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The normal way to pronounce a date such as "22 August" or "22/8" in British English is "the twenty-second of August."

My question is, do the pronunciations "twenty-two August" and "twenty-two eight" occur as well, and, if so, are they common?

  • Related: Saying dates in English. – J.R. Jan 5 '16 at 22:06
  • @Drew Why would you doubt it? That's how they're pronounced in AusEng too btw. – curiousdannii Jan 6 '16 at 0:15
  • @Drew If it was in a sentential context then maybe some people would read it that way, but most dates occur in non-sentential contexts, so you'd read them the normal way you say dates. – curiousdannii Jan 6 '16 at 3:12
  • @Drew - Hell no, I wouldn't read that as "twenty-two August". Just as I wouldn't read 1572 as "one-five-seven-two". – AndyT Jan 6 '16 at 9:03
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I'll often use phrasing like "twenty-two eight seventy-six" if giving my date of birth over the phone, but that's on the assumption that the person I'm talking to is either reading digits off a form, or typing them into a form, and hence I'm trying to make it easier for them.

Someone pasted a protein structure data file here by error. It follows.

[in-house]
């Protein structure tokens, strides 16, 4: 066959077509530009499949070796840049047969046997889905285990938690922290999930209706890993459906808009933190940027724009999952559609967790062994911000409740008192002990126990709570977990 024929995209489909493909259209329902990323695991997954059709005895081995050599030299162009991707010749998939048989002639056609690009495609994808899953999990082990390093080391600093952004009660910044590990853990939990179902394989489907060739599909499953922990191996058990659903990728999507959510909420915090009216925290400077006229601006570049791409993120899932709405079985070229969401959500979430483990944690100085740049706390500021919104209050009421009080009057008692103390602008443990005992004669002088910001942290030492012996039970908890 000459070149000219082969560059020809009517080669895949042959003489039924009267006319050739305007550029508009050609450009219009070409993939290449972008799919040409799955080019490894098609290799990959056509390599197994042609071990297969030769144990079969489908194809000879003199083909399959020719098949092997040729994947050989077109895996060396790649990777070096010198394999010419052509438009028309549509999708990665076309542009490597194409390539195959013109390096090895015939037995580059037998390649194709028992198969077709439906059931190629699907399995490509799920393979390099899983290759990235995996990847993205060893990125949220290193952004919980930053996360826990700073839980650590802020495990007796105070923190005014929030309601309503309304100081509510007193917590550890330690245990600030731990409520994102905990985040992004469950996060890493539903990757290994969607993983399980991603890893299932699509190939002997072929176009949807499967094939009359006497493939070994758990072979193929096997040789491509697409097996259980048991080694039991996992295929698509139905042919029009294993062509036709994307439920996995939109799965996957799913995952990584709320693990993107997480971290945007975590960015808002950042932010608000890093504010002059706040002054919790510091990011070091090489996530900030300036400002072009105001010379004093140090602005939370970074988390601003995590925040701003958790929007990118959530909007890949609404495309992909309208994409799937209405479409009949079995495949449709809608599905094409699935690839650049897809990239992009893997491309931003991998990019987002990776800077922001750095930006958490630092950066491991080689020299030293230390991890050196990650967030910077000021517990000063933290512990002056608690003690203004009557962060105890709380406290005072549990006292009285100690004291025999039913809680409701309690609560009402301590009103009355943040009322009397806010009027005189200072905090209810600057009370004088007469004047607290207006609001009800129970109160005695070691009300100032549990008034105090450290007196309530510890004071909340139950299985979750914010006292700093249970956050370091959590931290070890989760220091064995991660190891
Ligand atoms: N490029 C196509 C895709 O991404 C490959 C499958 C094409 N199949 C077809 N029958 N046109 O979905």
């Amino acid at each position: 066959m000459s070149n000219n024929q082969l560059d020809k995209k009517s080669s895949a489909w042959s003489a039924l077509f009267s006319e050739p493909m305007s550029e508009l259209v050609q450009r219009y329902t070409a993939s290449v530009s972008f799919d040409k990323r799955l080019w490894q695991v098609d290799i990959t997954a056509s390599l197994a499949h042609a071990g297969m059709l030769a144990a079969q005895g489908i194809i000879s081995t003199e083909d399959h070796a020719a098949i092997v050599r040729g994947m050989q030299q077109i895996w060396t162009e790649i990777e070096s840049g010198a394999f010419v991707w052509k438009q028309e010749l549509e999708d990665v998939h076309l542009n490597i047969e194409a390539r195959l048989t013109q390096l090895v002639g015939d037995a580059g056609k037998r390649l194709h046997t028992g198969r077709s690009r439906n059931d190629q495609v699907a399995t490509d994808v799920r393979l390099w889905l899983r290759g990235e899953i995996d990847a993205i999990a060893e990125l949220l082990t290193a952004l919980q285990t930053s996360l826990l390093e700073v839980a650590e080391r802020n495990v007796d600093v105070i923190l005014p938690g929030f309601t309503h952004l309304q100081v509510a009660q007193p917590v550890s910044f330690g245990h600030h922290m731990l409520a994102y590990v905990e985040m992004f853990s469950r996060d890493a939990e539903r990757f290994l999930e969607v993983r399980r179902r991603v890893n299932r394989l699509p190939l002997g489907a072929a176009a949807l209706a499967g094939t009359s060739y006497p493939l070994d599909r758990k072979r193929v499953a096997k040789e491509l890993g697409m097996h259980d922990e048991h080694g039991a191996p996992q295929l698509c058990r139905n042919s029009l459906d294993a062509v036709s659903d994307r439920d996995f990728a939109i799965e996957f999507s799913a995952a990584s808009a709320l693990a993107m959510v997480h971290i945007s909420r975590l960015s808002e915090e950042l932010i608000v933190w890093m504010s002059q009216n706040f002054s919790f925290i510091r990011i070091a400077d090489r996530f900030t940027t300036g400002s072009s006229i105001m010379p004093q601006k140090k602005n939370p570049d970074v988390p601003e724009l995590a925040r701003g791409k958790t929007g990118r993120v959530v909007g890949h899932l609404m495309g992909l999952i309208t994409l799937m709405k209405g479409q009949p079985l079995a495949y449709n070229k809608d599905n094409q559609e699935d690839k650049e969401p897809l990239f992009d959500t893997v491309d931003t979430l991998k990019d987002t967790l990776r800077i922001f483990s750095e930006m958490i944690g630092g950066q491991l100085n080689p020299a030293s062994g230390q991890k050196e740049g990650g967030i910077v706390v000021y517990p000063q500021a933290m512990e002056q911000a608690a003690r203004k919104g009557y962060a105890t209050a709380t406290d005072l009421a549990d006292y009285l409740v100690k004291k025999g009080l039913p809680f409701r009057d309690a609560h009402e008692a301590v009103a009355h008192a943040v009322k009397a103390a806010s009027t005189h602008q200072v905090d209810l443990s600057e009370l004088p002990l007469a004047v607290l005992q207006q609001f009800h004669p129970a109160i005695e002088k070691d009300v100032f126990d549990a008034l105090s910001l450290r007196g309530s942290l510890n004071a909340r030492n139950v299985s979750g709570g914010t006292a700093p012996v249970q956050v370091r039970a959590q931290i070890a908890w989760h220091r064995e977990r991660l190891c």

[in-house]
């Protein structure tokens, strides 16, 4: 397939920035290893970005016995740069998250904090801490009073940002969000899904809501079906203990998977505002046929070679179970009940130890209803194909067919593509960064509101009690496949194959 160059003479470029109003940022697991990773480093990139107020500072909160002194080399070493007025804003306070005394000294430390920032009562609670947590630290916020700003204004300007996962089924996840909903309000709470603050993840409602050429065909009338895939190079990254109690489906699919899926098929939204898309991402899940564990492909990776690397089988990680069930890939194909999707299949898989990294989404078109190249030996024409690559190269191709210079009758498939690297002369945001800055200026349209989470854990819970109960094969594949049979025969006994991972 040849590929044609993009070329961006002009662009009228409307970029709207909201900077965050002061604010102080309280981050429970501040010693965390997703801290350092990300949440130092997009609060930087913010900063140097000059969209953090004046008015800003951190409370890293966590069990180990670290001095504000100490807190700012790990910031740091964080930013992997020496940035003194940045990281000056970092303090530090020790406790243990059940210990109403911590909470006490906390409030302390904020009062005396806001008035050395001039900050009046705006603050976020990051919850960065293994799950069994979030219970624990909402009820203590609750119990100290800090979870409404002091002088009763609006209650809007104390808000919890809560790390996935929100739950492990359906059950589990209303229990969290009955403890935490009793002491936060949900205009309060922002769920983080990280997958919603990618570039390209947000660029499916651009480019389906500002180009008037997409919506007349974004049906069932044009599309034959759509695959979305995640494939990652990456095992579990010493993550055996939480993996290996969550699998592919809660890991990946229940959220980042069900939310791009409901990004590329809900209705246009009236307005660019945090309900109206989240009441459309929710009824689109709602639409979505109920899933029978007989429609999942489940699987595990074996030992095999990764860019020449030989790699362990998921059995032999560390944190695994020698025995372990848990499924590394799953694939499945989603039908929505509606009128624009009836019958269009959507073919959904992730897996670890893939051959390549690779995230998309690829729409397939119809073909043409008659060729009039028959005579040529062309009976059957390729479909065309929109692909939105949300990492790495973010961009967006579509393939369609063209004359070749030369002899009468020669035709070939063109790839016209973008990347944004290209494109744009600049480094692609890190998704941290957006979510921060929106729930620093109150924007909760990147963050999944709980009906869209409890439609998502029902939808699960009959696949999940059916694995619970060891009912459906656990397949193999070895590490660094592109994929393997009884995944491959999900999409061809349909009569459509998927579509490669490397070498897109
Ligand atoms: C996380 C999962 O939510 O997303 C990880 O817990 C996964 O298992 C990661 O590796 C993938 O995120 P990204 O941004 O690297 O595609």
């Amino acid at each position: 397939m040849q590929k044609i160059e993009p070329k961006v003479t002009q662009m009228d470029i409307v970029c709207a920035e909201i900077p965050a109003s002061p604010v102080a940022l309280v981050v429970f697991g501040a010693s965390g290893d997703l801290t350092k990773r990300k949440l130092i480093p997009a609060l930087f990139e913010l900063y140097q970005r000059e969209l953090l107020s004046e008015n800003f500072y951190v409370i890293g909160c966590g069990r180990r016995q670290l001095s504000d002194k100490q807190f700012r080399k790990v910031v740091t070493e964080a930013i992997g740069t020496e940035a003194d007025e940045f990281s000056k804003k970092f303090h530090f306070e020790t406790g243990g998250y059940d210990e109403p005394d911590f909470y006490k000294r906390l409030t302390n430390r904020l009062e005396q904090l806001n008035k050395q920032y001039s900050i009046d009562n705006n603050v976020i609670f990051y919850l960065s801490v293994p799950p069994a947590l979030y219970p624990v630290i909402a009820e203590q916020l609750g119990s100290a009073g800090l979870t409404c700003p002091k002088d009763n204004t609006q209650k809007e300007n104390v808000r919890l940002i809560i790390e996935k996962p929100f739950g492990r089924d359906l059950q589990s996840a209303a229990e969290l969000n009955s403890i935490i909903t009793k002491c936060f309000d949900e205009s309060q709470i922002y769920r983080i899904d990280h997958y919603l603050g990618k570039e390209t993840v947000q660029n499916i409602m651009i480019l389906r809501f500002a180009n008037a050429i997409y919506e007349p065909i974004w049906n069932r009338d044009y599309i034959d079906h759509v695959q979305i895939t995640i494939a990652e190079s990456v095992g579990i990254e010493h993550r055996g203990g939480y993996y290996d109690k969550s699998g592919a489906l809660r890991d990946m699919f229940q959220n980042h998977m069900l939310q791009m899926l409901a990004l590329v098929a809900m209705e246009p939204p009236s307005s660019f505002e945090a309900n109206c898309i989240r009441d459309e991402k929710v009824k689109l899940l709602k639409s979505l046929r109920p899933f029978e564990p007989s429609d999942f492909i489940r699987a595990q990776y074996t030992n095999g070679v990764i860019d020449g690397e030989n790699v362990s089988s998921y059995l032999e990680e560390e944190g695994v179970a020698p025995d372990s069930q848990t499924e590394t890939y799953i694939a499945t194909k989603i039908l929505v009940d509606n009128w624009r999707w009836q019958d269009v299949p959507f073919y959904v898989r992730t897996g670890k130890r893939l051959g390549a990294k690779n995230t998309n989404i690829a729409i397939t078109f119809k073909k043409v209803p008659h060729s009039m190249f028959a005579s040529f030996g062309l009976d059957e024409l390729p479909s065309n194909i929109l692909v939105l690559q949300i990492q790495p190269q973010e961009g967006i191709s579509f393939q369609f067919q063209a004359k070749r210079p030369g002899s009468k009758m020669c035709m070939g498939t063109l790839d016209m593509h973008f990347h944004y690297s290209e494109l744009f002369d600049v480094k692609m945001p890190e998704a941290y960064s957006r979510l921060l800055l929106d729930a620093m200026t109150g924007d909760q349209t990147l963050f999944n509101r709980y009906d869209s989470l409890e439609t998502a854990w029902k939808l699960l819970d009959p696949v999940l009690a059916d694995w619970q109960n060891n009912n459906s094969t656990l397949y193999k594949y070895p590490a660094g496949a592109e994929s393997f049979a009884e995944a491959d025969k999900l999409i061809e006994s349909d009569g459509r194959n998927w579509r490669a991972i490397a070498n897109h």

In British English we do talk about "9/11", but only because that's what the American media used and the British media copied it. When we had terror attacks later, they were dubbed the "7/7" bombings by the media (they happened on July the 7th), solely in a tie-in with "9/11". This only works for those specific dates as "9/11" and "7/7" are terms in their own right - not because people generally use that format.

In normal conversation it would always be "the twenty-second of August", although "the" and "of" would probably be elided (I think that's the right term).

1

The short answer to this question is no, we don't use these forms for dates in British English. In fact, many UK English speakers aren't really aware that these forms exists in American English.

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